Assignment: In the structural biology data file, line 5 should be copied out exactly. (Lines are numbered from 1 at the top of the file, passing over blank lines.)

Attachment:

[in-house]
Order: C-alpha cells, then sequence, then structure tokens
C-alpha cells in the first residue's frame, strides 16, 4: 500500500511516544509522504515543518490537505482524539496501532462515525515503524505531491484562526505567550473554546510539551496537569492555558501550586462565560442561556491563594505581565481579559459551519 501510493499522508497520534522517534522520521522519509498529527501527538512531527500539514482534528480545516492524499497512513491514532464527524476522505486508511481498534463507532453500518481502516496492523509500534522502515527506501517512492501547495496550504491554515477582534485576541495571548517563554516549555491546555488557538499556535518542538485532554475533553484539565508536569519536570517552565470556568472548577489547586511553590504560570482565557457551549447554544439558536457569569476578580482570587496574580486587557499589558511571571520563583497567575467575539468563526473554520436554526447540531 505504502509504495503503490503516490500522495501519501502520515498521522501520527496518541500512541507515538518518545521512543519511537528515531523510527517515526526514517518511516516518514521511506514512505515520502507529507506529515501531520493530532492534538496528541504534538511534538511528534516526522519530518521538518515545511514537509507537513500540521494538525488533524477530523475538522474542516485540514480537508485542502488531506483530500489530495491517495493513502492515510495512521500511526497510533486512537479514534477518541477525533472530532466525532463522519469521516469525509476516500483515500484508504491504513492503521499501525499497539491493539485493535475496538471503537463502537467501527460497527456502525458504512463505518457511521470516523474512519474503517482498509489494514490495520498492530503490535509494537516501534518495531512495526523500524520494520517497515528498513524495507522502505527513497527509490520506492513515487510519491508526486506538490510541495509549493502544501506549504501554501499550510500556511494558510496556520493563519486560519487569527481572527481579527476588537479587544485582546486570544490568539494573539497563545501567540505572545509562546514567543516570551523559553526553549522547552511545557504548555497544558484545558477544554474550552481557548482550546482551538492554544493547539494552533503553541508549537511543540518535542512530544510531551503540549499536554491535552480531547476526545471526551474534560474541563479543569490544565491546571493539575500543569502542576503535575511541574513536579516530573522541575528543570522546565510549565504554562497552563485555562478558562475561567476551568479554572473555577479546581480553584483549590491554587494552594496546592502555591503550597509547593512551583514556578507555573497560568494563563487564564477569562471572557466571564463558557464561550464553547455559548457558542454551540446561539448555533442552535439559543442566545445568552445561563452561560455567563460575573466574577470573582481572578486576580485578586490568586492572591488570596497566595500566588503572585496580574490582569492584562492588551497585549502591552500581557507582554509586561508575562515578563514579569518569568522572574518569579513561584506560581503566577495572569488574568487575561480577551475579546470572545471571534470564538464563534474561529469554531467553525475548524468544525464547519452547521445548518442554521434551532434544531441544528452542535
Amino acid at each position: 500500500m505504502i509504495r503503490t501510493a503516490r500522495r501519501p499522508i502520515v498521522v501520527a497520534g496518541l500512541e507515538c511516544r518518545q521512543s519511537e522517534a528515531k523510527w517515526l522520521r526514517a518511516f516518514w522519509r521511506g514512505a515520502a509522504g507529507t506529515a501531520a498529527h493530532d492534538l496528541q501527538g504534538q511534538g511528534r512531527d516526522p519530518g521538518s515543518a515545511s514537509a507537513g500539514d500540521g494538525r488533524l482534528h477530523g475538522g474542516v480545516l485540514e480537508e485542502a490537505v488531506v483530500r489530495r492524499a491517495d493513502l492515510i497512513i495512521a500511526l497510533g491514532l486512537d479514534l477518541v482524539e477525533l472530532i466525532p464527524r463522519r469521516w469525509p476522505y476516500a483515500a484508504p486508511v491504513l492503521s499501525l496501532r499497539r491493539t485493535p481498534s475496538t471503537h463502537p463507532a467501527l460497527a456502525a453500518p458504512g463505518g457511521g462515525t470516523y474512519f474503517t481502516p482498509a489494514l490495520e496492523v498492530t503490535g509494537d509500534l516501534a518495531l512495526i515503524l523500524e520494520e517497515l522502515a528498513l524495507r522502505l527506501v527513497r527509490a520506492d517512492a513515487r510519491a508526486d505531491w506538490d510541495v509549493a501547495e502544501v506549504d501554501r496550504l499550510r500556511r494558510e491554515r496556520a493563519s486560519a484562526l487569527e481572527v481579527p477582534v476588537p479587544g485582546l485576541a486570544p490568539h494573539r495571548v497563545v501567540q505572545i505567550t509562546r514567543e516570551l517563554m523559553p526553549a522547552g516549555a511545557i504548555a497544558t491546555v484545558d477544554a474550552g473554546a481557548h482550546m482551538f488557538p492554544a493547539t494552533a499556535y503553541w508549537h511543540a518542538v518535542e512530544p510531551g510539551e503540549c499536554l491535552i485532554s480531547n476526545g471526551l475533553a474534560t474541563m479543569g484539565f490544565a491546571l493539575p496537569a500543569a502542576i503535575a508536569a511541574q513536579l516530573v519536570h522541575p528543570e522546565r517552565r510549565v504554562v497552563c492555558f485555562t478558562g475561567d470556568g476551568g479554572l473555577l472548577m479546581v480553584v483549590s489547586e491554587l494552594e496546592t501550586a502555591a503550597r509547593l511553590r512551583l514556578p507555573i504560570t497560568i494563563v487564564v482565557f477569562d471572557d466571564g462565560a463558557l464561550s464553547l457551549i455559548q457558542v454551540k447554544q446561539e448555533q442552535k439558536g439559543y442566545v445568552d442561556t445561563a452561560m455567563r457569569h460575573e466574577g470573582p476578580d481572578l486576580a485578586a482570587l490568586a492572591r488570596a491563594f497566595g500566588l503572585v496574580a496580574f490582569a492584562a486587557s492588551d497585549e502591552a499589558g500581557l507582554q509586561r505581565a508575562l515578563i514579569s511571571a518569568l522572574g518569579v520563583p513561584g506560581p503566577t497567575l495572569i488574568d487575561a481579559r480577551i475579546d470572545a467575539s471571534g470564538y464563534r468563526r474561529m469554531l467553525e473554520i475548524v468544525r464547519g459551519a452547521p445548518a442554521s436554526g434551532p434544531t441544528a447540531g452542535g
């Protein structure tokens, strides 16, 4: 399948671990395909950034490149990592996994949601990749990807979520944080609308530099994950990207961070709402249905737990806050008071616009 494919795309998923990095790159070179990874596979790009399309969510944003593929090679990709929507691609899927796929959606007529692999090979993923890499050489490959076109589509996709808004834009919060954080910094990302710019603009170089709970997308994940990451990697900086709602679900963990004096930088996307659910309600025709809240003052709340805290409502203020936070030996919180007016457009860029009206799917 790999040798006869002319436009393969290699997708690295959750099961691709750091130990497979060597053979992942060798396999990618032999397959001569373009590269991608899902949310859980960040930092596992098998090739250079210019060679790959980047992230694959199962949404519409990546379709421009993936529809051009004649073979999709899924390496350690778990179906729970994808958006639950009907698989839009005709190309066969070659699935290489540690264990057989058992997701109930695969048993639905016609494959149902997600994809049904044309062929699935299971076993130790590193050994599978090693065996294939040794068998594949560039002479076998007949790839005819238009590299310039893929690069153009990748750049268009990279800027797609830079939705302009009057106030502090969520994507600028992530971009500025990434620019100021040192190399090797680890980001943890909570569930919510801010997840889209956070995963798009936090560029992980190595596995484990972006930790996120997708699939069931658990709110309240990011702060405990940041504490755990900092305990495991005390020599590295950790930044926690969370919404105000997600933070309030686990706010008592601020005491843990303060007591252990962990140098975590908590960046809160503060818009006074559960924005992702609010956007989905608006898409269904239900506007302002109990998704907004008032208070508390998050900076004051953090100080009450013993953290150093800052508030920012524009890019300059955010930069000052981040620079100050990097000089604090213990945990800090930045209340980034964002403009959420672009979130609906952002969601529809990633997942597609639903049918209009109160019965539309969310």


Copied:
């Protein structure tokens, strides 16, 4: 399948671990395909950034490149990592996994949601990749990807979520944080609308530099994950990207961070709402249905737990806050008071616009 494919795309998923990095790159070179990874596979790009399309969510944003593929090679990709929507691609899927796929959606007529692999090979993923890499050489490959076109589509996709808004834009919060954080910094990302710019603009170089709970997308994940990451990697900086709602679900963990004096930088996307659910309600025709809240003052709340805290409502203020936070030996919180007016457009860029009206799917 790999040798006869002319436009393969290699997708690295959750099961691709750091130990497979060597053979992942060798396999990618032999397959001569373009590269991608899902949310859980960040930092596992098998090739250079210019060679790959980047992230694959199962949404519409990546379709421009993936529809051009004649073979999709899924390496350690778990179906729970994808958006639950009907698989839009005709190309066969070659699935290489540690264990057989058992997701109930695969048993639905016609494959149902997600994809049904044309062929699935299971076993130790590193050994599978090693065996294939040794068998594949560039002479076998007949790839005819238009590299310039893929690069153009990748750049268009990279800027797609830079939705302009009057106030502090969520994507600028992530971009500025990434620019100021040192190399090797680890980001943890909570569930919510801010997840889209956070995963798009936090560029992980190595596995484990972006930790996120997708699939069931658990709110309240990011702060405990940041504490755990900092305990495991005390020599590295950790930044926690969370919404105000997600933070309030686990706010008592601020005491843990303060007591252990962990140098975590908590960046809160503060818009006074559960924005992702609010956007989905608006898409269904239900506007302002109990998704907004008032208070508390998050900076004051953090100080009450013993953290150093800052508030920012524009890019300059955010930069000052981040620079100050990097000089604090213990945990800090930045209340980034964002403009959420672009979130609906952002969601529809990633997942597609639903049918209009109160019965539309969310």